The Revelation Code | Andy McDermott | 2015, Pb 2016 | Headline | 496p | Review copy | Buy the book
There are few things in the booky world more guaranteed to put a smile on my face than a brand new Nina and Eddie thriller from Andy McDermott! I adore this series and I have done ever since I read the first, The Hunt for Atlantis, way back when. Ever since, I have latched on to each of these books as they emerge like a leech. They never disappoint but they certainly do thrill, stagger, shock and entertain by the barrel. There is no end to the mischief that husband and wife team Eddie Chase and Nina Wilde can get in to; no archaeological mystery is safe; and if X marks the spot you can bet that that’s where you’ll also find Nina and Eddie, no doubt looking a bit battered. The Revelation Code is the eleventh full-length novel in the series and it came as no surprise at all that it is every bit as excellent as Kingdom of Darkness that preceded it, and all the ones that came before that.
All of these books can be read in any order you like – the mysteries are self-contained – but throughout the series runs the story of Nina and Eddie. Knowing the background, while not essential, definitely makes these books even more addictive. By this stage we are hopelessly invested in Nina and Eddie’s relationship, particularly now that things are becoming even more complicated. This review assumes that you are not meeting Nina and Eddie for the first time.
Several years ago, CIA military agents on a secret mission in Iraq uncovered the remains of an ancient temple in the desert. Hidden deep within it was a small winged statue – an angel. It was almost destroyed and from it emerged the forces of death. One man who held the angel in his hands and survived had no doubt at all. The statue was one of the four angels of the apocalypse mentioned in the Bible’s Book of Revelations. The power that one can unleash is staggering and awful, but the four combined could destroy humanity. Elders in biblical times hid the angels around the ancient world, for their protection and for that of the Earth. But now there is a man who will make it his life’s work to unite all four angels and unleash hell. In the present day, the man has become the Prophet, surrounded by many devoted followers. He is now in a position in which he can hunt out the remaining statues. But, although he has the resources, he doesn’t have the knowledge. He knows where to get it, though. Nina Wilde, the world’s most famous archaeologist, will do everything he tells her to, especially if Eddie’s life depends on it.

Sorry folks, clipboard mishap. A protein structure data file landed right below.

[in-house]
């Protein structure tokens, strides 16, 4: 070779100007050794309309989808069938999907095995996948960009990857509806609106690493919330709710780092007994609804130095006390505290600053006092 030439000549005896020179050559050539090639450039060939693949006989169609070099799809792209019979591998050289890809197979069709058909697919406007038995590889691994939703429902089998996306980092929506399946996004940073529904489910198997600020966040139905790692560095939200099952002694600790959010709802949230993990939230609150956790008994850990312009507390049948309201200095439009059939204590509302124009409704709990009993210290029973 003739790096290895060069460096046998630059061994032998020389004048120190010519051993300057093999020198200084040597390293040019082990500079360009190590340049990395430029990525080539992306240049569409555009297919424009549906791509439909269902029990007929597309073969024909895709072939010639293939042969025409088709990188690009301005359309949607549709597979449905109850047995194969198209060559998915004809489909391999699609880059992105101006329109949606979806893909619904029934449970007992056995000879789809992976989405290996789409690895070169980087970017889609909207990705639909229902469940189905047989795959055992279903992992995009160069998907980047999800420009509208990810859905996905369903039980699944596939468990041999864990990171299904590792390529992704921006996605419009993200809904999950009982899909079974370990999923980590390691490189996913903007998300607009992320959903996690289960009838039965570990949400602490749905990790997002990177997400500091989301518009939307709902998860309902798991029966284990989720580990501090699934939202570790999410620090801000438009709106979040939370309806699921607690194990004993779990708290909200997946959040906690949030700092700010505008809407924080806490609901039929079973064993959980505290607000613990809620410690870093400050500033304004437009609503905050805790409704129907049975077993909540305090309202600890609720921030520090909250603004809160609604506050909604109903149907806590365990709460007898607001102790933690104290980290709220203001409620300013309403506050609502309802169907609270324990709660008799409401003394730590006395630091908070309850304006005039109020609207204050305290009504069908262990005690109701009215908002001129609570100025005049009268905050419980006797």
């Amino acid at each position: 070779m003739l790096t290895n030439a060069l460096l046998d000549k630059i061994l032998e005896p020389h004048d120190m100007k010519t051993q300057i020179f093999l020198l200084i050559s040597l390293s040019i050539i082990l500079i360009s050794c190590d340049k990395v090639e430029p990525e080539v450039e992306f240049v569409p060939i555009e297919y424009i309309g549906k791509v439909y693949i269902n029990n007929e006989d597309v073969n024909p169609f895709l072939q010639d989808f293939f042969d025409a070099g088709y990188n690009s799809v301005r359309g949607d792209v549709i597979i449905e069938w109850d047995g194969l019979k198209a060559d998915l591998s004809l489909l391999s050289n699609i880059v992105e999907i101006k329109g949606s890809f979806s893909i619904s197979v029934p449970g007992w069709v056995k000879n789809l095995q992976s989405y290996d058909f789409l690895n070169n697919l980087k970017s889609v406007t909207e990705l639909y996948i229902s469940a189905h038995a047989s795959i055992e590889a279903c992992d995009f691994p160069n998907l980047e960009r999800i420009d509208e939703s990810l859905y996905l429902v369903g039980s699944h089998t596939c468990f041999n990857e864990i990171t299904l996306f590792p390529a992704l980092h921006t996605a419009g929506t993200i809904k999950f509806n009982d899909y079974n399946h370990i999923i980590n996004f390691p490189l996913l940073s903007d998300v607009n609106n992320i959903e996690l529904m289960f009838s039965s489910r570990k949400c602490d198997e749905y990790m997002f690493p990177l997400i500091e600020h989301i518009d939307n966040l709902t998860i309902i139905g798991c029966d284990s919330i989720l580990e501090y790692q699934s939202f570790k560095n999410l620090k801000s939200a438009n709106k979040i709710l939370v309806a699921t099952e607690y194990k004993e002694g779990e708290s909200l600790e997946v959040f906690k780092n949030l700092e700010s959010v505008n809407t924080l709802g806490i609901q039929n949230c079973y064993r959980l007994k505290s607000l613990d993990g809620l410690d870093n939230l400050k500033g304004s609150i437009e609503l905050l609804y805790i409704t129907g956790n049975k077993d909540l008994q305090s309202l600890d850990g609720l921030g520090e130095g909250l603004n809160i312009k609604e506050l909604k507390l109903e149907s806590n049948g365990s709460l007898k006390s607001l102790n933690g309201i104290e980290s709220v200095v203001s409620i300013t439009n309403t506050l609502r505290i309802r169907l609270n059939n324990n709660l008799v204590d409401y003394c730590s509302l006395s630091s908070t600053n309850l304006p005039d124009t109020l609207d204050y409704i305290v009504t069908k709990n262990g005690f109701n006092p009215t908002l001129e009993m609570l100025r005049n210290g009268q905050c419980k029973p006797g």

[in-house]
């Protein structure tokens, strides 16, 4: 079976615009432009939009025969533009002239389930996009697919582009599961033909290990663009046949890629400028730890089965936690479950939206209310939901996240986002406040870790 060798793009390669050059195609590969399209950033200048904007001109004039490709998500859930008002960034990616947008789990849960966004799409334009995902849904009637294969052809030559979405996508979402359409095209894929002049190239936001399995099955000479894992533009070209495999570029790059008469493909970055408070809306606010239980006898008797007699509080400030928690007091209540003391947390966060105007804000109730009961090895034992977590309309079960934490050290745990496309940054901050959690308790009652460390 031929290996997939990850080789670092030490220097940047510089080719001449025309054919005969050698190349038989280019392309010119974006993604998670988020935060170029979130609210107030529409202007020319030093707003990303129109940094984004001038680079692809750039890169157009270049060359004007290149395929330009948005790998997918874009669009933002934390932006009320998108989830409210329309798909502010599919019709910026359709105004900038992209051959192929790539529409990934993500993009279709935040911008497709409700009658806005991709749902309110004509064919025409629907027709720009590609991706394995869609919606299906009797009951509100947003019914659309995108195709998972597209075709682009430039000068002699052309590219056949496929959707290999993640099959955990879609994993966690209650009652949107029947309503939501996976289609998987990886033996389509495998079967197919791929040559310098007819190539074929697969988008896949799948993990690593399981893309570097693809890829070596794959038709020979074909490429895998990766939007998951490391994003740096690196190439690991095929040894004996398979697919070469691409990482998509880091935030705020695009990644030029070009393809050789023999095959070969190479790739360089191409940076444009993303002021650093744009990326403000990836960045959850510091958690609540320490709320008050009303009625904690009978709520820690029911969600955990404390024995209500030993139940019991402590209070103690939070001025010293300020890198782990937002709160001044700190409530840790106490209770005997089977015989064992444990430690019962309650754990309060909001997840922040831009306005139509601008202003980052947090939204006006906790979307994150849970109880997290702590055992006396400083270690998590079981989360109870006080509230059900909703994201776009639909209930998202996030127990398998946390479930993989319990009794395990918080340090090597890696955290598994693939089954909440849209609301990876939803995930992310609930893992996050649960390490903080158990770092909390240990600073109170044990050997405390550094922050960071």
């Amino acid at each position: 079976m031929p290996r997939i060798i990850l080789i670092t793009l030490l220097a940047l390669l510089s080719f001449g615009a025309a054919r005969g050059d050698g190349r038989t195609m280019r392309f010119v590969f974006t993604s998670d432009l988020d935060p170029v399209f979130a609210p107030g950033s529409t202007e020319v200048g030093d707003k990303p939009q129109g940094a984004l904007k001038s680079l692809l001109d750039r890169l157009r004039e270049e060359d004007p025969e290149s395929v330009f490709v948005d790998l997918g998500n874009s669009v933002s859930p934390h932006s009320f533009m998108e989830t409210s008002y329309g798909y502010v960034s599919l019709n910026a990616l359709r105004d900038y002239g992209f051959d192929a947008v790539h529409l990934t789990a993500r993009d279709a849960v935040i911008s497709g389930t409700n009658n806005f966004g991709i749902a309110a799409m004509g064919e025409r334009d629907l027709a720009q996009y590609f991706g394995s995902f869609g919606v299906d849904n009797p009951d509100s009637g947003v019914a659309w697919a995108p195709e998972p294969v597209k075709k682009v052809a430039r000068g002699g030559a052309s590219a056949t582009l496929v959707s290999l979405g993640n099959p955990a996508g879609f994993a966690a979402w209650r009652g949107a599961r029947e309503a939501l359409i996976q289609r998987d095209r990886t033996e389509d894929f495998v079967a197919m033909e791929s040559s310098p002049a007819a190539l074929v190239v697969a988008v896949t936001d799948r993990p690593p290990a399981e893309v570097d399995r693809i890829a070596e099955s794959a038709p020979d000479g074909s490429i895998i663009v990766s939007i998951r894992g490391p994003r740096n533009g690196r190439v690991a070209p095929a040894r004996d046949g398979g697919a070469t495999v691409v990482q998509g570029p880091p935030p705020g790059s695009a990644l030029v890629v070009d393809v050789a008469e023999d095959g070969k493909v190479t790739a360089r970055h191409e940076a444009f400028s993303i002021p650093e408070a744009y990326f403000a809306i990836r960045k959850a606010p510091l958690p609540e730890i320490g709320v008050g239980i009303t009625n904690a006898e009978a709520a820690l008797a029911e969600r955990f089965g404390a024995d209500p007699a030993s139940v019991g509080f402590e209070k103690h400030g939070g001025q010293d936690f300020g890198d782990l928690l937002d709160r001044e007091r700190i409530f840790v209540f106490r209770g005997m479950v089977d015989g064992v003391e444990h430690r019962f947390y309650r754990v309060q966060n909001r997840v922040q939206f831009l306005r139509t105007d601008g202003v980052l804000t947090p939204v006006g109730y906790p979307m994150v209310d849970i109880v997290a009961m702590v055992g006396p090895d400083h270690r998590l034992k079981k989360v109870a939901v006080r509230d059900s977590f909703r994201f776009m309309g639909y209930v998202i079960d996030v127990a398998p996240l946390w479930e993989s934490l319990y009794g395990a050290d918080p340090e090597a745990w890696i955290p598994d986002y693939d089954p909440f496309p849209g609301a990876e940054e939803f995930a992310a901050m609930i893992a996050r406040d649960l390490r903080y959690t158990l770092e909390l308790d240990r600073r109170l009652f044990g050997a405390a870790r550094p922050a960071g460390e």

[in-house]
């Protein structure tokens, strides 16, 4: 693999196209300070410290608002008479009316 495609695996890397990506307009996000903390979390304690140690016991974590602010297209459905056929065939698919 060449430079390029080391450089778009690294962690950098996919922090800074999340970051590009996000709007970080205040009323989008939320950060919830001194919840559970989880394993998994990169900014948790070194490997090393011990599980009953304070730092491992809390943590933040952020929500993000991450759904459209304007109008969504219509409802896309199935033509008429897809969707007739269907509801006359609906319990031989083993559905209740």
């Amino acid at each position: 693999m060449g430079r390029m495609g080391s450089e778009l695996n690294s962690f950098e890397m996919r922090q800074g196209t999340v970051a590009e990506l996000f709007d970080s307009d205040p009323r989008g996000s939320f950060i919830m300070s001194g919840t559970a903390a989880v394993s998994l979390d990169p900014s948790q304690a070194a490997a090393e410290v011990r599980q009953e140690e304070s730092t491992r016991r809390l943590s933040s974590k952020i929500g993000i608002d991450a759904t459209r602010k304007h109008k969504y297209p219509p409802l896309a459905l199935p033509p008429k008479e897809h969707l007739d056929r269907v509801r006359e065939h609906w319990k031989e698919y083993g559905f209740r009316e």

And what follows is an utterly thrilling rollercoaster of a hunt and chase across Europe and the Middle East. Nina and Eddie are completely driven, not just to find the angels but also to stop whatever plan the Prophet has in mind. The stakes are high – not just the future of the world, but, more to the point, the future of their own little family. Nina is pregnant and there is no power on heaven or earth that Eddie will allow to endanger his wife and offspring. It’s fair to say that Eddie is dedicated. And so is Nina. She might have hormone issues but she knows where to channel them when the need arises. It is true that she was getting a little tetchy and bored just putting her feet up.
The adventure is an exhilarating ride. The pages race through the fingers as we travel around the world, visiting some archaeological sites and museums that never quite know what hit them. Andy McDermott is great at presenting car/boat/plane chases and we get a host of them here. The extreme action is matched by the humour. Few people can pun like Eddie can pun, and few people could put up with it as well as Nina can. But alongside the humour there is also darkness and I love this side to the Nina and Eddie series. People we’re attached to can die, there are no guarantees that everything will work out, and Nina and Eddie are not invincible. You can count on a few tears being shed in one of these novels and The Revelation Code is no exception.
Nina and Eddie aren’t the only people to keep our attention in The Revelation Code. The baddie is suitably appalling but his followers are an interesting bunch, combining the evil and the innocent. There are also people we’ve met before, including, most entertainingly, Professor Maureen Rothschild, an archaeologist who disagrees entirely with Nina’s way of excavating (ie, with explosives instead of trowels and brushes).
This is such a strong series and I can never get enough of it. The Revelation Code is a fine addition to it, combining a great plot and mystery with a new phase in Eddie and Nina’s relationship. I cannot wait to see what happens next. Nothing will be the same again.